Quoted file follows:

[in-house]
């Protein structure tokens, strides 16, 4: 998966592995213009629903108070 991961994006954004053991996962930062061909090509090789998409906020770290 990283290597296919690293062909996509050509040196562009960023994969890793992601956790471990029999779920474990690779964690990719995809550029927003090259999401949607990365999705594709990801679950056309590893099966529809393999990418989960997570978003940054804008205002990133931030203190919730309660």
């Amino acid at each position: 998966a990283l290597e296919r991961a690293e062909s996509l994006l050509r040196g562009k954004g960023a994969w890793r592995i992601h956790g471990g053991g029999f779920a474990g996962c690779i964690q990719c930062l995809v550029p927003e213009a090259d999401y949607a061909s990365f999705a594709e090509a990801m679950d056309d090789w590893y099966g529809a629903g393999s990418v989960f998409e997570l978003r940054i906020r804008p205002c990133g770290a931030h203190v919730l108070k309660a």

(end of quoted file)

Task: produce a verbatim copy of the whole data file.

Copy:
[in-house]
């Protein structure tokens, strides 16, 4: 998966592995213009629903108070 991961994006954004053991996962930062061909090509090789998409906020770290 990283290597296919690293062909996509050509040196562009960023994969890793992601956790471990029999779920474990690779964690990719995809550029927003090259999401949607990365999705594709990801679950056309590893099966529809393999990418989960997570978003940054804008205002990133931030203190919730309660």
């Amino acid at each position: 998966a990283l290597e296919r991961a690293e062909s996509l994006l050509r040196g562009k954004g960023a994969w890793r592995i992601h956790g471990g053991g029999f779920a474990g996962c690779i964690q990719c930062l995809v550029p927003e213009a090259d999401y949607a061909s990365f999705a594709e090509a990801m679950d056309d090789w590893y099966g529809a629903g393999s990418v989960f998409e997570l978003r940054i906020r804008p205002c990133g770290a931030h203190v919730l108070k309660a």